“The proposed US Embassy will be located in West Jerusalem and will still comply with current international conventions. That means that Arab Palestinians still have the opportunity to have a capital in East Jerusalem. It is up to their leadership to decide if they want to continue political violence and ‘days of rage’ or if they want to negotiate for a better future for all”.

Dr Cumin knows very well that the policies and rhetoric of both the United States and the current Israeli government are in conflict with the professed goal of two states living side by side together in peace. This is often quite openly commented on by politicians in Israel. He is therefore being misleading when he pretends that it is an inevitability that East Jerusalem will be the capital of a Palestinian state.

He is also well aware that the ability to “negotiate for a better future for all” has been an abject failure, precisely because the United States is obviously not a neutral or disinterested arbiter. If there is any clear message from Donald Trump’s announcement, this is it. The United States has disqualified itself from being the negotiator in a so-called ‘Peace Process.’ It strains good sense that they have been able to pretend to be neutral for so long.

As to the comments denouncing a ‘day of rage’ – we need to think openly. If you are already oppressed, living under a military occupation, and forced to negotiate with the occupier by a third party that actively supports and enables that occupier, what reasonable course of action is left to you? I am not supporting violence by any means – but the Palestinians are entitled to feel rage, and are equally entitled to express that via mass protest.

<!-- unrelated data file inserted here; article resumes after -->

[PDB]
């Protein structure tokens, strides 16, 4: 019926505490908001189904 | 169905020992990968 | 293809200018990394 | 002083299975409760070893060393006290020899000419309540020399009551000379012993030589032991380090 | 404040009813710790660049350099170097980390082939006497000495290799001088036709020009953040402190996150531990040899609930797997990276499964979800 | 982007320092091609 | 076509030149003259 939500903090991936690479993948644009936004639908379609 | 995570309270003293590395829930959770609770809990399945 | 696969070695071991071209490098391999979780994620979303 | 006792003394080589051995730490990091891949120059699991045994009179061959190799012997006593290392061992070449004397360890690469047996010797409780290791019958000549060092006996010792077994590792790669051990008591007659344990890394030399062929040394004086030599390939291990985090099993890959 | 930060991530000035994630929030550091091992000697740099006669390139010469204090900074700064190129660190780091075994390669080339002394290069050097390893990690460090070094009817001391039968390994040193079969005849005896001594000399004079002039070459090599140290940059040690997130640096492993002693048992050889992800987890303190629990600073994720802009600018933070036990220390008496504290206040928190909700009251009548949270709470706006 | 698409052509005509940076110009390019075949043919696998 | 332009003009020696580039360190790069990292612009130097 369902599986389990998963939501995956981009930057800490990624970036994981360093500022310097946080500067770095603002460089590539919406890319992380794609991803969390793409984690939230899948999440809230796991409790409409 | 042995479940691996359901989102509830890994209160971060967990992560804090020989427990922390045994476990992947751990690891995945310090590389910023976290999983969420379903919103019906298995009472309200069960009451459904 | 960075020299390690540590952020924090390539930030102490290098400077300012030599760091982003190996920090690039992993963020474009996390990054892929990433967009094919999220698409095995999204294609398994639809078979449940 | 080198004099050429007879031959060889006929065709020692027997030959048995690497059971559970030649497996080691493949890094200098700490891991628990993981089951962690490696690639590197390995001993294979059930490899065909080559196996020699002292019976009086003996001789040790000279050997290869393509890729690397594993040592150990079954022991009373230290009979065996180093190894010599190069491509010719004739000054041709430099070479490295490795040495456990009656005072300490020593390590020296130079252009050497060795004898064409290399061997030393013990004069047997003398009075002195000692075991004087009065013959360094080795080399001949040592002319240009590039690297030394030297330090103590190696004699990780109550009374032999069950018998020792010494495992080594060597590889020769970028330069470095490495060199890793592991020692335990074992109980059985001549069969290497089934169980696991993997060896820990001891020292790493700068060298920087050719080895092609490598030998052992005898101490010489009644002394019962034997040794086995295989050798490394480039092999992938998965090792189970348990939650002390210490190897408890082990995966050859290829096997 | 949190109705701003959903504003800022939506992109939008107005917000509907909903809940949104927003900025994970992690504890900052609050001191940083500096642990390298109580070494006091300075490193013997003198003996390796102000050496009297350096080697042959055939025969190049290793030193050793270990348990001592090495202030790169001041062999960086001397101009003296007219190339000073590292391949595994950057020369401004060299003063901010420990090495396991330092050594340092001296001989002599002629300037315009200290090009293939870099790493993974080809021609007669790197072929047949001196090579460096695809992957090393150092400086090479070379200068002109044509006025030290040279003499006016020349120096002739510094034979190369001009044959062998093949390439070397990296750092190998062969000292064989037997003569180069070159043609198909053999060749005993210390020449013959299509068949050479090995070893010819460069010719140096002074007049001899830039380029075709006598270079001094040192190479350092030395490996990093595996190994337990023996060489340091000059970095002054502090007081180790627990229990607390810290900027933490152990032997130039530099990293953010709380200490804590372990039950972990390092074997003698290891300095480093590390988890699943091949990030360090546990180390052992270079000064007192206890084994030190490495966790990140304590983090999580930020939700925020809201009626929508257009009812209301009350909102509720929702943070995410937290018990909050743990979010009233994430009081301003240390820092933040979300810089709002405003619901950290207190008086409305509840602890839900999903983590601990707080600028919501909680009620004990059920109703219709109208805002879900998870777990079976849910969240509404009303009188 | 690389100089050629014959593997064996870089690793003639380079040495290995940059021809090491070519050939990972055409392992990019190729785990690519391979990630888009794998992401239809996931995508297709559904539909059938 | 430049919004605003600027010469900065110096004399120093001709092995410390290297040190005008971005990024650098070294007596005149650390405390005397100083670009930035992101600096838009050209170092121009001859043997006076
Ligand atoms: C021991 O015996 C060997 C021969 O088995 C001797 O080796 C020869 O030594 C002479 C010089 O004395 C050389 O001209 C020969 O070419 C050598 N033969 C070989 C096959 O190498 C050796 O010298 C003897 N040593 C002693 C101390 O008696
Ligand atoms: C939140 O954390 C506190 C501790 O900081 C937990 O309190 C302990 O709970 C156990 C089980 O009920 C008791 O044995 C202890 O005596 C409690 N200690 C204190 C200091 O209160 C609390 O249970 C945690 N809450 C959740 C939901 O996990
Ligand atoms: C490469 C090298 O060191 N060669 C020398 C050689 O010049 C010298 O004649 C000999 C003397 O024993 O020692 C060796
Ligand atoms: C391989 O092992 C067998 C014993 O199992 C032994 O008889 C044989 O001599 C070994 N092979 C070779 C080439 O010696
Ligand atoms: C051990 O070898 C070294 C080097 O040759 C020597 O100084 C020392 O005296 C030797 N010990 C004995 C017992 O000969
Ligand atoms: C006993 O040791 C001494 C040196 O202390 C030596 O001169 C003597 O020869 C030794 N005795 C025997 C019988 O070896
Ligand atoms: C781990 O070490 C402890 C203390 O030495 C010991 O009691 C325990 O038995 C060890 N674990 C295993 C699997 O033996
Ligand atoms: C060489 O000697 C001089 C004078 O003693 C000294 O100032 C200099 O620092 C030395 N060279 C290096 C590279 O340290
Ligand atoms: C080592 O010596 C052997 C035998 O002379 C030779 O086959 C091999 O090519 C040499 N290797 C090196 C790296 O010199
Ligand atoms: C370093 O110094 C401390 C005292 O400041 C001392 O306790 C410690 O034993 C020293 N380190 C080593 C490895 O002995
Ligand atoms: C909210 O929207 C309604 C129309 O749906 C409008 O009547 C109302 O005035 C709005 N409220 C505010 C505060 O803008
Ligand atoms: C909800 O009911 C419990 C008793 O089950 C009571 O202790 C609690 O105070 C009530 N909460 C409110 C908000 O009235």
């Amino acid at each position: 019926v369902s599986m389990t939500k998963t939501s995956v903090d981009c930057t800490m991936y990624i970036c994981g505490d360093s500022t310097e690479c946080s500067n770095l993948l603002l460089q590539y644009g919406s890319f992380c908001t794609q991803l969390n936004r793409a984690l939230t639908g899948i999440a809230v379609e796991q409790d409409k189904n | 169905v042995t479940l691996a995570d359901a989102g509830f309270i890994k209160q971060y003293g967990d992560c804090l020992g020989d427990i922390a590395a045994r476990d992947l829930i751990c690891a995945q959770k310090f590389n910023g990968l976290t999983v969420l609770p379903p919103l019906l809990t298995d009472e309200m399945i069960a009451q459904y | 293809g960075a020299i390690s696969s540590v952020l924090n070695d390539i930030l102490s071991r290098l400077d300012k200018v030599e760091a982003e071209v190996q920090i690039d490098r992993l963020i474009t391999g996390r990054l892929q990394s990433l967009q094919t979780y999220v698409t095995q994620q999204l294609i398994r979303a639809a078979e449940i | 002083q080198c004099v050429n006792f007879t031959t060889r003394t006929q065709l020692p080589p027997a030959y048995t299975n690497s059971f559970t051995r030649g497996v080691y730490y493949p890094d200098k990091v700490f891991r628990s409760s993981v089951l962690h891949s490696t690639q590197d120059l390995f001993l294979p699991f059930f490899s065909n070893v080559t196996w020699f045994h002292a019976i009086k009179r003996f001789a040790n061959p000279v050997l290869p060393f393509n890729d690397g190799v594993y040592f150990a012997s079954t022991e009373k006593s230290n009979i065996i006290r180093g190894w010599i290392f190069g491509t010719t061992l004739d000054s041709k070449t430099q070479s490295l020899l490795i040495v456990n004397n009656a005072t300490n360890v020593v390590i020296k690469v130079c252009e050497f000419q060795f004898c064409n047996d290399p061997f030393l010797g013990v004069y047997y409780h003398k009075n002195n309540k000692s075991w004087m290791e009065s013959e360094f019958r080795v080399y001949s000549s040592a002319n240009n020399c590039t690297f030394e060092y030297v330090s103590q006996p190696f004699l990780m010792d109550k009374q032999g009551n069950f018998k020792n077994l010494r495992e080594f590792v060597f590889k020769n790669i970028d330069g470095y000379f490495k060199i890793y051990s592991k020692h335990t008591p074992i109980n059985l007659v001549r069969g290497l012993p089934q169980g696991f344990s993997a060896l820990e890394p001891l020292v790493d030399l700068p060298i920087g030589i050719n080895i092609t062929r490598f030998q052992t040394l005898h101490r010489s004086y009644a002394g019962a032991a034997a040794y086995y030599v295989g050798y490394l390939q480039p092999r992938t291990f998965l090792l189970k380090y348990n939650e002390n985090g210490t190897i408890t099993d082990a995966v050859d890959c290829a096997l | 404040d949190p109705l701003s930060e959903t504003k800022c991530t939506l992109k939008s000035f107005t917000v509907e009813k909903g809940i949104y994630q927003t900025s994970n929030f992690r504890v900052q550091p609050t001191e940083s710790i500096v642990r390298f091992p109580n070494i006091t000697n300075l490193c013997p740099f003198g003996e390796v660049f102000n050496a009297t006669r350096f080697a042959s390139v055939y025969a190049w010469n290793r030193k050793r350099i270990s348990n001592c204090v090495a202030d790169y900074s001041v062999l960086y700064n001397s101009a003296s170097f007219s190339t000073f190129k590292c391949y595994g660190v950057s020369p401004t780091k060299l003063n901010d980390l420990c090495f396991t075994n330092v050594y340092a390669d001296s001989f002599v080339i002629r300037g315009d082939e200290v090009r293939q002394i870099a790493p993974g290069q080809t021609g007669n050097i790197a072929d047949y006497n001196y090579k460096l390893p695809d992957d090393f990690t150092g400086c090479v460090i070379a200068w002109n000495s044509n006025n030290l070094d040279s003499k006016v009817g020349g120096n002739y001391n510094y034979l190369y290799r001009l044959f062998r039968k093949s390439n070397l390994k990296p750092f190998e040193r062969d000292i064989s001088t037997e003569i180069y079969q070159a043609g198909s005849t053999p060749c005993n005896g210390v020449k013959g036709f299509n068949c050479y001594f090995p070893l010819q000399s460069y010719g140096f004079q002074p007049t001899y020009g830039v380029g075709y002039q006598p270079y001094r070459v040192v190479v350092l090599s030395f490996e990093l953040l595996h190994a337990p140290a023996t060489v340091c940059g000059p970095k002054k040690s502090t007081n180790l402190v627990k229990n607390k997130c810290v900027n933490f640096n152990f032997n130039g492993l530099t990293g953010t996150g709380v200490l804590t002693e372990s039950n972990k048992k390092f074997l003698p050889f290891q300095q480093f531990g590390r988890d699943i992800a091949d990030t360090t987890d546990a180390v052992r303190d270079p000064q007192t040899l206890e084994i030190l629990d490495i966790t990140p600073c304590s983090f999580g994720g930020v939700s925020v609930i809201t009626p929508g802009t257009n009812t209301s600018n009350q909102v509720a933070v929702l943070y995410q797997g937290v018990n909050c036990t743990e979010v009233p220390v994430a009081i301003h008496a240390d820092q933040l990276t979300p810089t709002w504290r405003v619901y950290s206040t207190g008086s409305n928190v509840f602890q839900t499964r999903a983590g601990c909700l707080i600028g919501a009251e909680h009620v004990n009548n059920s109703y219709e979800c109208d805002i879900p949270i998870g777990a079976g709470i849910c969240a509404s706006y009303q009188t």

Additionally, the Palestinians have made inroads into utilising other more official mechanisms, most notably the United Nations and the International Criminal Court. But whenever they try to do so, they are criticised by the Israeli state and its propagandist messengers, like Dr Cumin, for taking ‘unilateral action’. They should ‘get back to the table.’ They are told, in not so many words, to go back to begging to their abusers.

Unfortunately for the Israelis, Donald Trump just broke the table. I suspect that should the Palestinians call for negotiations under the auspices of a truly independent nation or body, Dr Cumin would still not be satisfied, because the ‘Peace Process’ has never been about resolving the issues, only buying time for the current perpetual stalemate, while the reality on the ground, slow annexation, continues apace.

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The sad reality of these statements is that Dr Cumin either has critical flaws in his intelligence and reasoning, or he is being deliberately obtuse in the service of perpetuating Israeli propaganda. I suspect he is more than educated enough to recognise the faults in his logic.

As I have said on other occasions – the core issues and conflicts in the Israel-Palestine issue are not complicated. A five year old can understand them. Moreover, there is already an international consensus on what to do, supported by the majority of nations on the planet. The only reason obvious realities can appear so complicated or opaque is due to the deliberate misinformation, mischaracterisation and Orwellian trickery employed by people like Dr Cumin in the service of a racist and aggressive ideology.